One of our girls speaks about losing a parent to overdose when she was very young. Tragically, during filming, she lost her grandmother, whom she was living with, due to alcohol misuse. Also during filming, one of the other girls lost her mother—again, due to alcohol abuse. The video has been used in training on child protection, some of which was facilitated by the girls. They are young women now; they are in training or employment and are all doing very well.

          I thank the girls’ workers for the vision, care and love that they showed our young people in North Ayrshire, and I thank the girls for their honesty, creativity and kindness in making their film, which has undoubtedly helped others. I am really proud of them.

          13:35  
        • Colin Smyth (South Scotland) (Lab):

          Like other members, I thank my colleague Monica Lennon for lodging this incredibly important motion.

          Last year, there were more than 2,000 drug and alcohol-related deaths in Scotland. There was an increase of 10 per cent in the number of deaths that were caused by alcohol, which reached its highest point since 2010. The number of deaths related to drugs hit an all-time high, increasing by 23 per cent. The rate is two and half times that of the UK as a whole and is the highest in Europe.

          Those numbers are not just statistics; they represent real people, real lives and real families, needlessly destroyed. We owe it to each of those victims of drugs and alcohol to have an open and honest debate about why we are failing both those who needlessly lose their lives and the loved ones they leave behind. We need to take bold and transformative action to tackle addiction, and we should start by focusing on the causes of addiction.

          All too often, the burden of alcohol and drug addiction falls disproportionately on those from our most deprived communities. Just yesterday, the latest report on the long-term monitoring of health inequalities in Scotland revealed that those from our most deprived communities are more than nine times as likely to die an alcohol-related death than their better-off counterparts. Although the alcohol-related death rate among the wealthiest has remained fairly static, the rate among those from our most deprived areas has increased in each of the past three years. The record is no different when it comes to the impact of drugs. Last year, drug-related general hospital admissions were more than 16 times higher among those from our most deprived communities than they were among those from our wealthiest areas.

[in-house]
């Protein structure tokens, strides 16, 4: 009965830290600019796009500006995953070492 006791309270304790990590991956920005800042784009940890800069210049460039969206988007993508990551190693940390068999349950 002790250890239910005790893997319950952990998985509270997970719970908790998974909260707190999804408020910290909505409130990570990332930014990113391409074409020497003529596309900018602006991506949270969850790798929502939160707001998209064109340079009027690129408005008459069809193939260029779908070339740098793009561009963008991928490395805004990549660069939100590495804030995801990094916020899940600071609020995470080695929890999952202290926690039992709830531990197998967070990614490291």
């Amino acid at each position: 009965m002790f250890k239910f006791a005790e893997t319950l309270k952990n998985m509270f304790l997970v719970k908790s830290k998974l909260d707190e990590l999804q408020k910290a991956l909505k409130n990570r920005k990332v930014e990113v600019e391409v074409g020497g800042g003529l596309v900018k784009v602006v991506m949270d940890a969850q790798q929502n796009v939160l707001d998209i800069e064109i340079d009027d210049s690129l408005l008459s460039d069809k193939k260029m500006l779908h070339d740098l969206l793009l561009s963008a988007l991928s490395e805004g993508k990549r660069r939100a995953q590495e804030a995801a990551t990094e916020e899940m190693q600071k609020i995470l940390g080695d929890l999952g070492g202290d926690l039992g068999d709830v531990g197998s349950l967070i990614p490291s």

A recent NHS report on drug-related deaths in Scotland highlighted the profound impact that an austerity-driven agenda can have. It said that

          “the social, economic and political context of the 1980s”

          and, in particular, “rising income inequality” and “the erosion of hope” contributed to a rise in drug deaths. The report, which looked at drug-related deaths from 1979 to 2013, found that the risk of death from a drug addiction was 10 times higher among men living in the poorest neighbourhoods than among women living in more affluent areas. It is no coincidence that many of the deaths from substance misuse today are among older people whose addictions first took hold in the 1980s and are only now facing the multiple health problems that those addictions have caused.

          The relationship between health and wealth inequalities could not be more stark and the lessons of the 1980s could not be clearer. If we continue with the current policies of austerity and the loss of hope that they bring, we will be back here again in 30 years’ time debating how many more lives were needlessly lost.

          Recent research by Niamh Shortt of the University of Edinburgh found not only that those from our most deprived communities are more likely to die due to alcohol, but that they have access to considerably more places to buy alcohol than those in our most affluent areas. The research highlighted a range of reasons, including a higher reliance on resources in the local vicinity and an increased use of alcohol as a coping mechanism, and it concluded that those from lower socioeconomic groups bear a double burden of low income and higher-risk environment. The research was clear: we require radical policies that address inequalities, the social, political and economic drivers of poverty, and alcohol availability.

          Changes to alcohol licensing, labelling and advertising need to be part of any future strategies on alcohol, and there must be an acceptance that one of the consequences of minimum unit pricing will be an increase in income for retailers, who will no doubt use some of that extra income to boost advertising. Those strategies will also need to address the impact of online alcohol sales and the way that online retailers can bypass local licensing.

          Any strategy must also be properly resourced. I have seen at first hand the heartbreaking impact on my community of the Scottish Government’s 24 per cent cut in funding for alcohol and drug partnerships in recent years. If we are serious about tackling the impact of drugs and alcohol in Scotland, we can never again turn our backs on those with addictions who rely on the lifeline services that are provided through our alcohol and drug partnerships.